I couldñt find what this volume includes, but it seems it might include both series, Ultimates 1 and 2… it’s worth to check it out!
7. Superman Adventures. #16, 19, 22-31, 33-38, 41, 52 (1998-2001).
These were the days where Mark Millar was still making a name for himself at DC and was given the chance of writing different Superman comics from the book that was about the animated series that was airing at the time in the late 90s. Perhaps it wasn’t so much of a great deal for many writers, but Millar seized this opportunity some really wonderful Superman stories that still deserve to be read.
Despite being in theory a show for kids, both the series and the comics were done in a way that any person can enjoy it and Millar thrived in this context, crafting multiple stories that served as a tribute to the vast mythology of the character of Superman and also a way to deliver little twists to his character to keep things interesting. Most of them are stories that you can read in an issue or two and it really feels remarkable.
There is a lot of satire here, but also a grand feel that fits with the character of Superman and it also pays a lot of respect to what he represents. Millar would make a career as someone who liked to mess characters up in terms of deconstructions, but his work with Superman always showed a lot of respect and perhaps that’s why I gravitate so much to his work on this book: it shows a different side of his writing.
7. Wanted (2003-2004).
Imagine a book where Mark Millar can let loose even more than usual and where there are almost no morals to hold him down. This is exactly what we’re getting with Wanted, a miniseries where the writer shows a different perspective of the supervillain world.
In the world of Wanted there are no superheroes and supervillains are thriving given that they are the only people with powers on Earth. We’re introduced to the young man that is our protagonist and he discovers that his father is one of the biggest villains, forcing his own son to take on the “family business” and become a villain. The kid has a different opinion on the matter.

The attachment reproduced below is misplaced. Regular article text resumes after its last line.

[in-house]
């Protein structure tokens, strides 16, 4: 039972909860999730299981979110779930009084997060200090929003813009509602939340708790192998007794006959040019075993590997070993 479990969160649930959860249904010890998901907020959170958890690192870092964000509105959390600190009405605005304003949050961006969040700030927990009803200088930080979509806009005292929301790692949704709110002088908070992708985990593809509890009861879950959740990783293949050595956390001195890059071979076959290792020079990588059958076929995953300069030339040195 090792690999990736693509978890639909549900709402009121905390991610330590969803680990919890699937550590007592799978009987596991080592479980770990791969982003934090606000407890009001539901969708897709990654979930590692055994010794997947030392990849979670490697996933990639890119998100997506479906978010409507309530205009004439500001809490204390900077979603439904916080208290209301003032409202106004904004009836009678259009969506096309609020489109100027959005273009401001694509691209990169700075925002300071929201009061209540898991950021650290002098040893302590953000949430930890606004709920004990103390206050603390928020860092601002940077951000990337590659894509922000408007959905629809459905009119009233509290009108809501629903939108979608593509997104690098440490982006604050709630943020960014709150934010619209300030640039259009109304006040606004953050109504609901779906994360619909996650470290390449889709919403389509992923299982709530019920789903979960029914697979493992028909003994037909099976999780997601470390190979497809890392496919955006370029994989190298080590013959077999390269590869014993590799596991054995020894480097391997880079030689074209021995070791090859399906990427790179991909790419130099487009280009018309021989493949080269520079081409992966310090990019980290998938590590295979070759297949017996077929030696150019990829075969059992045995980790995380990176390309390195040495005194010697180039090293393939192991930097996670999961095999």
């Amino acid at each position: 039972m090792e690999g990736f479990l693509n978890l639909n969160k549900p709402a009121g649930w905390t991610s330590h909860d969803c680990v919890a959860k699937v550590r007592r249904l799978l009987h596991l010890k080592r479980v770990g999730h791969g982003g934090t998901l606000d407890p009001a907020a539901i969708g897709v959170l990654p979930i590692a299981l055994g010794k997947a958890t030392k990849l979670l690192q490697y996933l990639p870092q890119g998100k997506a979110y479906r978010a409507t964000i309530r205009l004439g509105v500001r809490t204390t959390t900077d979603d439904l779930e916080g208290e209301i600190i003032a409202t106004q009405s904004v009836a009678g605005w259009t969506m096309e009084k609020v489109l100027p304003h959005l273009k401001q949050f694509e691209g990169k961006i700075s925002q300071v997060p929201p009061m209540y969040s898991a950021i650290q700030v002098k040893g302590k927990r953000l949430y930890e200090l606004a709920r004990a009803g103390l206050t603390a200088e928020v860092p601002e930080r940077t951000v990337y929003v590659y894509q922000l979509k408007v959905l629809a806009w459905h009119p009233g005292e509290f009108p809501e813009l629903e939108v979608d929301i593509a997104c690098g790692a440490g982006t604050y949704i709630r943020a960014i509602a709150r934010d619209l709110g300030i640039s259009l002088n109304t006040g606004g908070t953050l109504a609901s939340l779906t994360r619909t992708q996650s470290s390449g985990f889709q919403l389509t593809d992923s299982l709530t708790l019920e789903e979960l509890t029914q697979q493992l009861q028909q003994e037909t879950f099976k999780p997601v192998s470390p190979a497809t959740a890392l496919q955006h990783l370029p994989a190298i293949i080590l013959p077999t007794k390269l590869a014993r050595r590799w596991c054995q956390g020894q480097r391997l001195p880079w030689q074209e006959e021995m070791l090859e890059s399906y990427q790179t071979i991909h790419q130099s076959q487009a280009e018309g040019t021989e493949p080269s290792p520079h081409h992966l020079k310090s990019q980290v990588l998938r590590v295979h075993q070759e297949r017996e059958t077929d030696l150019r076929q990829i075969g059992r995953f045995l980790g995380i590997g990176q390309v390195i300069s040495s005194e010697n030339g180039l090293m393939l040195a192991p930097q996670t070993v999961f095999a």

Complemented by the great art of J.G. Jones, Wanted is a very dark story where we can see Millar doing everything he loves without having to be restricted by the classic tropes of superhero comics (and one look at his work could tell you a lot about how he feels over said tropes), resulting in a comic that is actually somewhat unique in the industry.
6. Marvel Knights: Spider-Man. #1-12 (2006).
Mark Millar taking a Spider-Man title was always going to be a notorious and interesting experiment because they seem to be complete opposites beforehand, but we cannot deny that Millar is more flexible as a writer than what you may think and it shows in this compilation of stories that were released under the Marvel Knights imprint.
Millar tries to add more darkness and a grittier feel to the Spider-Man character, which is not something that hasn’t been done before (after all, the character’s best story, Kraven’s Last Hunt, was a pretty dark affair), but Millar adds his own unique style of satire and dark humor to make for a very unique experience.
I would argue that this book might be divisive for a lot of people given that Millar tries to take such a well-defined character as Spider-Man through different directions, but I also think that he stays true to Peter Parker’s essence and core values, which is something that a lot of people have been struggling with in recent times.
5. The Authority. #13-20, 22, 27-29 (2000-2002).
The Authority is a very interesting team and has a very colorful and somewhat complicated story. The team initially started as StormWatch at Jim Lee’s company under the banner of Image Comics, WildStorm, back in the early 90s and they were a very classic action-based team, but once writer Warren Ellis took the title, he decided to spin them around by changing the team and making it more cynical and morally ambiguous. After a time, the team evolved and became The Authority.
This new version of the team would still be written by Ellis and he would get the input of artist Bryan Hitch before his The Ultimates days, quickly establishing The Authority as one of the most comics in the business at the time. And Mark Millar took over the title in 2000 and had the opportunity of teaming with Frank Quitely in what is considered as this book’s best era.